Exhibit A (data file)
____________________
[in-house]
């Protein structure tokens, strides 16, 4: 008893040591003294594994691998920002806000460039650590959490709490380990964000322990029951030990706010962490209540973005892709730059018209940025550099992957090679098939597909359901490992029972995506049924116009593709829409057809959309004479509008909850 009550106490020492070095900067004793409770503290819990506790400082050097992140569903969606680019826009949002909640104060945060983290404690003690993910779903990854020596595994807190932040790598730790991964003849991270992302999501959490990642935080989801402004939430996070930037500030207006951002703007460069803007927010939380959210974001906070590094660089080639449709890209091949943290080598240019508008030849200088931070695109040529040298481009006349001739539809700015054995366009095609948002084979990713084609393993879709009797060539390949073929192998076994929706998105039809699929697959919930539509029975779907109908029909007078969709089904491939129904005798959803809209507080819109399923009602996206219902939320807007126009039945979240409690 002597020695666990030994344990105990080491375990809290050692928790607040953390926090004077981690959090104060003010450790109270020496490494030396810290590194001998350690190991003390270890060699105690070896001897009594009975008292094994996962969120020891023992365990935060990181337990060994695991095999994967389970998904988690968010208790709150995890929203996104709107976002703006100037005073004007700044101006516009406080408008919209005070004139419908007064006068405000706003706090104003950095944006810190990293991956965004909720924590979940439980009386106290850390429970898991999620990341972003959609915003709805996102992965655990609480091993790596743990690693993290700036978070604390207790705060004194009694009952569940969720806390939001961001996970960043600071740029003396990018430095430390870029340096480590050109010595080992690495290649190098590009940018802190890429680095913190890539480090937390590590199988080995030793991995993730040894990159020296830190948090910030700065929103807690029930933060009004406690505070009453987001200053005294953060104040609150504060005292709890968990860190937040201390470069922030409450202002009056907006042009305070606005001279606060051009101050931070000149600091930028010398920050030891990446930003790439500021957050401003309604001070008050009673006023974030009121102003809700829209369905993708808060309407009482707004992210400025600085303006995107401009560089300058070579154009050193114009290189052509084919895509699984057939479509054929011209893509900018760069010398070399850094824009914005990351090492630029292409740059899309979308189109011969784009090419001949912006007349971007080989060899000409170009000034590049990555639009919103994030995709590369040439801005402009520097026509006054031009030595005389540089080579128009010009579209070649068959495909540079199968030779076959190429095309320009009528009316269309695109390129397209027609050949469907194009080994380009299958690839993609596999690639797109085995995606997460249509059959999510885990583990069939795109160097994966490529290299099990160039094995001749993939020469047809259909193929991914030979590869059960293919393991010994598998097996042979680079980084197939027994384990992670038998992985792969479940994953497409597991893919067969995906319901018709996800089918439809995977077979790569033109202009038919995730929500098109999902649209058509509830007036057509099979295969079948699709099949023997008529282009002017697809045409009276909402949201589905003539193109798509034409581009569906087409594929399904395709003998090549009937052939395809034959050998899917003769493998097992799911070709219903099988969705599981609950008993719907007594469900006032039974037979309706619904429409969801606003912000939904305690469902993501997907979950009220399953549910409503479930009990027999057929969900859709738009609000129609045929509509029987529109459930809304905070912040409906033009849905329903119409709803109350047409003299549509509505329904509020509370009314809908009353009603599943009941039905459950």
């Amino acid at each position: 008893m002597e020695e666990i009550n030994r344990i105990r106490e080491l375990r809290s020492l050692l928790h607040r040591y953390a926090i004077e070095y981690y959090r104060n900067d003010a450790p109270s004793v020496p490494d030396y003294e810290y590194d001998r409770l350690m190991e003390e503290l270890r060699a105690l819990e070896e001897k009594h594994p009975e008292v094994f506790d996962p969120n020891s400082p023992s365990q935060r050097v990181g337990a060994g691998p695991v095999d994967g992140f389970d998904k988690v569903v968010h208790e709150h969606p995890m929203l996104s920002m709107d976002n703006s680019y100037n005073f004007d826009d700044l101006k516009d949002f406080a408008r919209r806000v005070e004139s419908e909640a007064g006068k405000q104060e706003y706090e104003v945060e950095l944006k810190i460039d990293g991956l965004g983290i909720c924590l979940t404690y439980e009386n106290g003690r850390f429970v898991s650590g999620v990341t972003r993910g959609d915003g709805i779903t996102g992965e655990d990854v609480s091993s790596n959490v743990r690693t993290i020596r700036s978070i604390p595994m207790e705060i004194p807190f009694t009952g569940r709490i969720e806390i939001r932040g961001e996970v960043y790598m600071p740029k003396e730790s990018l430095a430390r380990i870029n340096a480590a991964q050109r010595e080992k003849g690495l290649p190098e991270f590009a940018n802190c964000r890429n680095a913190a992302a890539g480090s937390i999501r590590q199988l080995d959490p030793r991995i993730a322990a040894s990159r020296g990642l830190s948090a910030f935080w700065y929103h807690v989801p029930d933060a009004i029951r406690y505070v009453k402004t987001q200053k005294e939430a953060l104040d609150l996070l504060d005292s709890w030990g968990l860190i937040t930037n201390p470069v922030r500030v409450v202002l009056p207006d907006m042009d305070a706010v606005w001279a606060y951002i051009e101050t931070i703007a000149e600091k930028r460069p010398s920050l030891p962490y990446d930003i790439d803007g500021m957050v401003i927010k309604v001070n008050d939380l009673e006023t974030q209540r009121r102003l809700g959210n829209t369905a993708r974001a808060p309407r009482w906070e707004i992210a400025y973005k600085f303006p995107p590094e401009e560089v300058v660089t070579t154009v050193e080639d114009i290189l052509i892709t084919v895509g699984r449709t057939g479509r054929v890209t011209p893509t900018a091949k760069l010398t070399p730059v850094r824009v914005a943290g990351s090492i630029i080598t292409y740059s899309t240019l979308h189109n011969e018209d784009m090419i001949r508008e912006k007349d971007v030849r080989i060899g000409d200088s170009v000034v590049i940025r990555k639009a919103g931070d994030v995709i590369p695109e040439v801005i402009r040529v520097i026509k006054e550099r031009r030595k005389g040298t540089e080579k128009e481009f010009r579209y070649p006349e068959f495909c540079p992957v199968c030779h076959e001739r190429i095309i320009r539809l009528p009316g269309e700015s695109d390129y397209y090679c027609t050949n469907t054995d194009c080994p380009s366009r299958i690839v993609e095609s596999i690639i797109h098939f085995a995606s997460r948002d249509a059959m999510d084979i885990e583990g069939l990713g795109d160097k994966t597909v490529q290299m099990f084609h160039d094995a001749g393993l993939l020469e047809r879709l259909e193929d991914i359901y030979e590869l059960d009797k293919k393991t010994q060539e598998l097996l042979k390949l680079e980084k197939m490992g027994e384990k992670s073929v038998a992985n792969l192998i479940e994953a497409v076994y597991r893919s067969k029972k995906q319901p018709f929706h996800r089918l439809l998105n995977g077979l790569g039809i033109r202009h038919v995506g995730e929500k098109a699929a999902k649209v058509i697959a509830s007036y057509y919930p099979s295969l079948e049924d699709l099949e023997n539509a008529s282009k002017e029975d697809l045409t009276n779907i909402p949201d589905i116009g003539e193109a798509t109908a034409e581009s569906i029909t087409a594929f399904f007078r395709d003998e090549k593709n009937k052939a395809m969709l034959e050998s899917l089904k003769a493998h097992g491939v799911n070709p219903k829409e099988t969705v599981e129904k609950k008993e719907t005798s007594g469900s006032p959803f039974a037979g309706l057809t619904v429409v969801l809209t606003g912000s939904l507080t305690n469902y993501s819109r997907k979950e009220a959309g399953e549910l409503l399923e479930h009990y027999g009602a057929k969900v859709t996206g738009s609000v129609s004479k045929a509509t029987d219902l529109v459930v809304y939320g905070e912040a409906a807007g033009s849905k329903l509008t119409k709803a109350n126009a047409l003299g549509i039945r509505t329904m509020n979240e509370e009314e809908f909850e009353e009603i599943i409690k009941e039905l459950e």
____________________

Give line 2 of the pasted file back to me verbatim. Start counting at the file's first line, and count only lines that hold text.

């Protein structure tokens, strides 16, 4: 008893040591003294594994691998920002806000460039650590959490709490380990964000322990029951030990706010962490209540973005892709730059018209940025550099992957090679098939597909359901490992029972995506049924116009593709829409057809959309004479509008909850 009550106490020492070095900067004793409770503290819990506790400082050097992140569903969606680019826009949002909640104060945060983290404690003690993910779903990854020596595994807190932040790598730790991964003849991270992302999501959490990642935080989801402004939430996070930037500030207006951002703007460069803007927010939380959210974001906070590094660089080639449709890209091949943290080598240019508008030849200088931070695109040529040298481009006349001739539809700015054995366009095609948002084979990713084609393993879709009797060539390949073929192998076994929706998105039809699929697959919930539509029975779907109908029909007078969709089904491939129904005798959803809209507080819109399923009602996206219902939320807007126009039945979240409690 002597020695666990030994344990105990080491375990809290050692928790607040953390926090004077981690959090104060003010450790109270020496490494030396810290590194001998350690190991003390270890060699105690070896001897009594009975008292094994996962969120020891023992365990935060990181337990060994695991095999994967389970998904988690968010208790709150995890929203996104709107976002703006100037005073004007700044101006516009406080408008919209005070004139419908007064006068405000706003706090104003950095944006810190990293991956965004909720924590979940439980009386106290850390429970898991999620990341972003959609915003709805996102992965655990609480091993790596743990690693993290700036978070604390207790705060004194009694009952569940969720806390939001961001996970960043600071740029003396990018430095430390870029340096480590050109010595080992690495290649190098590009940018802190890429680095913190890539480090937390590590199988080995030793991995993730040894990159020296830190948090910030700065929103807690029930933060009004406690505070009453987001200053005294953060104040609150504060005292709890968990860190937040201390470069922030409450202002009056907006042009305070606005001279606060051009101050931070000149600091930028010398920050030891990446930003790439500021957050401003309604001070008050009673006023974030009121102003809700829209369905993708808060309407009482707004992210400025600085303006995107401009560089300058070579154009050193114009290189052509084919895509699984057939479509054929011209893509900018760069010398070399850094824009914005990351090492630029292409740059899309979308189109011969784009090419001949912006007349971007080989060899000409170009000034590049990555639009919103994030995709590369040439801005402009520097026509006054031009030595005389540089080579128009010009579209070649068959495909540079199968030779076959190429095309320009009528009316269309695109390129397209027609050949469907194009080994380009299958690839993609596999690639797109085995995606997460249509059959999510885990583990069939795109160097994966490529290299099990160039094995001749993939020469047809259909193929991914030979590869059960293919393991010994598998097996042979680079980084197939027994384990992670038998992985792969479940994953497409597991893919067969995906319901018709996800089918439809995977077979790569033109202009038919995730929500098109999902649209058509509830007036057509099979295969079948699709099949023997008529282009002017697809045409009276909402949201589905003539193109798509034409581009569906087409594929399904395709003998090549009937052939395809034959050998899917003769493998097992799911070709219903099988969705599981609950008993719907007594469900006032039974037979309706619904429409969801606003912000939904305690469902993501997907979950009220399953549910409503479930009990027999057929969900859709738009609000129609045929509509029987529109459930809304905070912040409906033009849905329903119409709803109350047409003299549509509505329904509020509370009314809908009353009603599943009941039905459950």